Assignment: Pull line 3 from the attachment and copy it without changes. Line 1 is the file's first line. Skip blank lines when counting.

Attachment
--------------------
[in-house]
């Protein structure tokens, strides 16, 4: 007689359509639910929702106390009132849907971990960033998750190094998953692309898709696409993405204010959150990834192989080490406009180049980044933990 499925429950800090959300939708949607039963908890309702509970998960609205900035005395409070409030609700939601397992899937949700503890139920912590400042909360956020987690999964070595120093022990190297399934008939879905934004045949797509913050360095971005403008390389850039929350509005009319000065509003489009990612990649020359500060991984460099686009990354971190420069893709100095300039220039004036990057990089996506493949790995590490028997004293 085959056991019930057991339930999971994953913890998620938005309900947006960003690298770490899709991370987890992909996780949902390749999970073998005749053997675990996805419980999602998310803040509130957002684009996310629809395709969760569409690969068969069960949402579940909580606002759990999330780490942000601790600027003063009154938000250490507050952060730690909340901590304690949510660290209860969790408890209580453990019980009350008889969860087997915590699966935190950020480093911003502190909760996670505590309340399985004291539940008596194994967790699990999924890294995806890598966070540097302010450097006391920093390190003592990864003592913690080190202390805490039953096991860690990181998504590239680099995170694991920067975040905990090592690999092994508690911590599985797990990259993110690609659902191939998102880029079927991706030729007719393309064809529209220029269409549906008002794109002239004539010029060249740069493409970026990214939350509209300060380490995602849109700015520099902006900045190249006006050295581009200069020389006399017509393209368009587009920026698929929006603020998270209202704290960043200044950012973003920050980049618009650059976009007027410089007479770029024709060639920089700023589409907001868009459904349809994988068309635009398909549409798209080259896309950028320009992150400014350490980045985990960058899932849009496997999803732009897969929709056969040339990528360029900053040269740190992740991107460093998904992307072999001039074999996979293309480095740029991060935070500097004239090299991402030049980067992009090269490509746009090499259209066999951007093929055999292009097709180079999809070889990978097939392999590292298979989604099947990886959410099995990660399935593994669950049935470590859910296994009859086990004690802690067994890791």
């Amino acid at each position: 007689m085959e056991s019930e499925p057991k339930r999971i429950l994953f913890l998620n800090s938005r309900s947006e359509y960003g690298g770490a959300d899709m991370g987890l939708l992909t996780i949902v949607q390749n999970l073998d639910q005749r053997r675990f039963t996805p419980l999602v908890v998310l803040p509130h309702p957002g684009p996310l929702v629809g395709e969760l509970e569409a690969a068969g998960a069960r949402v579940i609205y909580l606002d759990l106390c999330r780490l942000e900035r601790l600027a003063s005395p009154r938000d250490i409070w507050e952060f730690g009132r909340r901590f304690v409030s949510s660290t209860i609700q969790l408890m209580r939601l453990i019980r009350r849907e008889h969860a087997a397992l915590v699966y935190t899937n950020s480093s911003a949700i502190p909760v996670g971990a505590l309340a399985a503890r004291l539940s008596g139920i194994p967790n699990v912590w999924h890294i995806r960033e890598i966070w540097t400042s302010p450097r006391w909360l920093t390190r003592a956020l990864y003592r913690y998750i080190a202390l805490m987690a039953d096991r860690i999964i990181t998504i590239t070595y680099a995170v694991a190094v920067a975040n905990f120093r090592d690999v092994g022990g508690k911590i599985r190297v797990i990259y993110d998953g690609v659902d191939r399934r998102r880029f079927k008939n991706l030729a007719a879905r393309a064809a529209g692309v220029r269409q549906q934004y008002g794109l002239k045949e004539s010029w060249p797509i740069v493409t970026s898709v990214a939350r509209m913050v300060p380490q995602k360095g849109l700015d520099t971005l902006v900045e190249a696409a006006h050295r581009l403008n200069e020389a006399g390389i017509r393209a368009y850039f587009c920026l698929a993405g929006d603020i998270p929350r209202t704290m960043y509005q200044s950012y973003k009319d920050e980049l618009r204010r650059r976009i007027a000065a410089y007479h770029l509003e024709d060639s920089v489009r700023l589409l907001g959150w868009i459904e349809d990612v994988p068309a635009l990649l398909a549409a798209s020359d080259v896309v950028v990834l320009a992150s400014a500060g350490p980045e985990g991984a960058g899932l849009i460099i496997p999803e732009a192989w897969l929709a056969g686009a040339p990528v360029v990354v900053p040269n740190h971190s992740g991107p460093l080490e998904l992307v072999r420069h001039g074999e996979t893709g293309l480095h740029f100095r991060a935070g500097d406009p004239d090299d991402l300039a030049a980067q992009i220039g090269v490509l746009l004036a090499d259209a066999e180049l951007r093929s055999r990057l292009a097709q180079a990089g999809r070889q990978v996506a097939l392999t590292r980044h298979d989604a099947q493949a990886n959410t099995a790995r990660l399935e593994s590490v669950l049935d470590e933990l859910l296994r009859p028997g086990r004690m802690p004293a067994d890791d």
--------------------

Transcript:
């Amino acid at each position: 007689m085959e056991s019930e499925p057991k339930r999971i429950l994953f913890l998620n800090s938005r309900s947006e359509y960003g690298g770490a959300d899709m991370g987890l939708l992909t996780i949902v949607q390749n999970l073998d639910q005749r053997r675990f039963t996805p419980l999602v908890v998310l803040p509130h309702p957002g684009p996310l929702v629809g395709e969760l509970e569409a690969a068969g998960a069960r949402v579940i609205y909580l606002d759990l106390c999330r780490l942000e900035r601790l600027a003063s005395p009154r938000d250490i409070w507050e952060f730690g009132r909340r901590f304690v409030s949510s660290t209860i609700q969790l408890m209580r939601l453990i019980r009350r849907e008889h969860a087997a397992l915590v699966y935190t899937n950020s480093s911003a949700i502190p909760v996670g971990a505590l309340a399985a503890r004291l539940s008596g139920i194994p967790n699990v912590w999924h890294i995806r960033e890598i966070w540097t400042s302010p450097r006391w909360l920093t390190r003592a956020l990864y003592r913690y998750i080190a202390l805490m987690a039953d096991r860690i999964i990181t998504i590239t070595y680099a995170v694991a190094v920067a975040n905990f120093r090592d690999v092994g022990g508690k911590i599985r190297v797990i990259y993110d998953g690609v659902d191939r399934r998102r880029f079927k008939n991706l030729a007719a879905r393309a064809a529209g692309v220029r269409q549906q934004y008002g794109l002239k045949e004539s010029w060249p797509i740069v493409t970026s898709v990214a939350r509209m913050v300060p380490q995602k360095g849109l700015d520099t971005l902006v900045e190249a696409a006006h050295r581009l403008n200069e020389a006399g390389i017509r393209a368009y850039f587009c920026l698929a993405g929006d603020i998270p929350r209202t704290m960043y509005q200044s950012y973003k009319d920050e980049l618009r204010r650059r976009i007027a000065a410089y007479h770029l509003e024709d060639s920089v489009r700023l589409l907001g959150w868009i459904e349809d990612v994988p068309a635009l990649l398909a549409a798209s020359d080259v896309v950028v990834l320009a992150s400014a500060g350490p980045e985990g991984a960058g899932l849009i460099i496997p999803e732009a192989w897969l929709a056969g686009a040339p990528v360029v990354v900053p040269n740190h971190s992740g991107p460093l080490e998904l992307v072999r420069h001039g074999e996979t893709g293309l480095h740029f100095r991060a935070g500097d406009p004239d090299d991402l300039a030049a980067q992009i220039g090269v490509l746009l004036a090499d259209a066999e180049l951007r093929s055999r990057l292009a097709q180079a990089g999809r070889q990978v996506a097939l392999t590292r980044h298979d989604a099947q493949a990886n959410t099995a790995r990660l399935e593994s590490v669950l049935d470590e933990l859910l296994r009859p028997g086990r004690m802690p004293a067994d890791d």